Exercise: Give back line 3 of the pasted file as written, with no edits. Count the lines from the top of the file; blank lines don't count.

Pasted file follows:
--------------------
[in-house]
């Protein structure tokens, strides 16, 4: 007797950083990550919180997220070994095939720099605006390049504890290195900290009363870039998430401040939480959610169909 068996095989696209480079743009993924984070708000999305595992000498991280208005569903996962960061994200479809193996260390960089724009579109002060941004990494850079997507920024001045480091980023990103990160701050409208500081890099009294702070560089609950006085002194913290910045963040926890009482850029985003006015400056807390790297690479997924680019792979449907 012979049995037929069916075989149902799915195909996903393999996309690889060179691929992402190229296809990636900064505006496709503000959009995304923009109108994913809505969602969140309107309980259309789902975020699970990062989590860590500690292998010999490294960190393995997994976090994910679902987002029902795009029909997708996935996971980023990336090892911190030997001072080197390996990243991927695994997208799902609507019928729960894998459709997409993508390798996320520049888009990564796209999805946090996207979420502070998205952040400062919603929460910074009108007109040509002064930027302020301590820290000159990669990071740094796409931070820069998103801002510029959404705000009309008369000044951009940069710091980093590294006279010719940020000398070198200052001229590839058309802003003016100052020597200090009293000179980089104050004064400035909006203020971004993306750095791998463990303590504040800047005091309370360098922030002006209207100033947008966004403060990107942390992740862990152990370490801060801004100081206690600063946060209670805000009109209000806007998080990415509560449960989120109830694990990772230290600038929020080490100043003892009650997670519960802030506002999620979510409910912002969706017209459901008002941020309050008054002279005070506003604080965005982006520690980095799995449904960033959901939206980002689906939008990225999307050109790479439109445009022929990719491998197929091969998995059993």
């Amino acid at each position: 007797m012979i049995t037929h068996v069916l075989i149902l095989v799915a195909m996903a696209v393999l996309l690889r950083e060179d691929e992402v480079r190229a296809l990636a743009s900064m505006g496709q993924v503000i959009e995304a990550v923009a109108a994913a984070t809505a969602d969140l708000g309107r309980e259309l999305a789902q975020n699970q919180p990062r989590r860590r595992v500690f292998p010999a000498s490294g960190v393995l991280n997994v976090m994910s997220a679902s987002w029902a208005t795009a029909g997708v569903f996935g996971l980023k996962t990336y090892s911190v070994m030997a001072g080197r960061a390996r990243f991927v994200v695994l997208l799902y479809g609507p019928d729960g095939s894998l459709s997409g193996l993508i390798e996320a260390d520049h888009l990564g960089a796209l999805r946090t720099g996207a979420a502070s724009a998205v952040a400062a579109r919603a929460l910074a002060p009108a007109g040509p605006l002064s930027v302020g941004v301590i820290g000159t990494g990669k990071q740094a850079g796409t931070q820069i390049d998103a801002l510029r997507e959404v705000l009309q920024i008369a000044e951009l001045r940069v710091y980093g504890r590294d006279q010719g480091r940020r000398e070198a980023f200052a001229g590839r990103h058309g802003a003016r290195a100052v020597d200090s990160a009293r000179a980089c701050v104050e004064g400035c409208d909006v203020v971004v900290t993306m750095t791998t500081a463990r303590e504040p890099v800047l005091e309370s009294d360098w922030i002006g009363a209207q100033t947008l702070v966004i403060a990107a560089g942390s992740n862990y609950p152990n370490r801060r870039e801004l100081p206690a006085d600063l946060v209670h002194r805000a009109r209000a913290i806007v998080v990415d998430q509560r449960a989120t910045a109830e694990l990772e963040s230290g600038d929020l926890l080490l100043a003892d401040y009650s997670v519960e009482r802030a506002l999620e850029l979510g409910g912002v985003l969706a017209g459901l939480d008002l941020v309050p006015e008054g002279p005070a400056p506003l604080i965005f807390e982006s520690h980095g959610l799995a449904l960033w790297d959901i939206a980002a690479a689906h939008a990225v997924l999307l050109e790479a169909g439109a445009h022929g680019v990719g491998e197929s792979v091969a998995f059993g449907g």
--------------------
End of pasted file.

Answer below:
């Amino acid at each position: 007797m012979i049995t037929h068996v069916l075989i149902l095989v799915a195909m996903a696209v393999l996309l690889r950083e060179d691929e992402v480079r190229a296809l990636a743009s900064m505006g496709q993924v503000i959009e995304a990550v923009a109108a994913a984070t809505a969602d969140l708000g309107r309980e259309l999305a789902q975020n699970q919180p990062r989590r860590r595992v500690f292998p010999a000498s490294g960190v393995l991280n997994v976090m994910s997220a679902s987002w029902a208005t795009a029909g997708v569903f996935g996971l980023k996962t990336y090892s911190v070994m030997a001072g080197r960061a390996r990243f991927v994200v695994l997208l799902y479809g609507p019928d729960g095939s894998l459709s997409g193996l993508i390798e996320a260390d520049h888009l990564g960089a796209l999805r946090t720099g996207a979420a502070s724009a998205v952040a400062a579109r919603a929460l910074a002060p009108a007109g040509p605006l002064s930027v302020g941004v301590i820290g000159t990494g990669k990071q740094a850079g796409t931070q820069i390049d998103a801002l510029r997507e959404v705000l009309q920024i008369a000044e951009l001045r940069v710091y980093g504890r590294d006279q010719g480091r940020r000398e070198a980023f200052a001229g590839r990103h058309g802003a003016r290195a100052v020597d200090s990160a009293r000179a980089c701050v104050e004064g400035c409208d909006v203020v971004v900290t993306m750095t791998t500081a463990r303590e504040p890099v800047l005091e309370s009294d360098w922030i002006g009363a209207q100033t947008l702070v966004i403060a990107a560089g942390s992740n862990y609950p152990n370490r801060r870039e801004l100081p206690a006085d600063l946060v209670h002194r805000a009109r209000a913290i806007v998080v990415d998430q509560r449960a989120t910045a109830e694990l990772e963040s230290g600038d929020l926890l080490l100043a003892d401040y009650s997670v519960e009482r802030a506002l999620e850029l979510g409910g912002v985003l969706a017209g459901l939480d008002l941020v309050p006015e008054g002279p005070a400056p506003l604080i965005f807390e982006s520690h980095g959610l799995a449904l960033w790297d959901i939206a980002a690479a689906h939008a990225v997924l999307l050109e790479a169909g439109a445009h022929g680019v990719g491998e197929s792979v091969a998995f059993g449907g």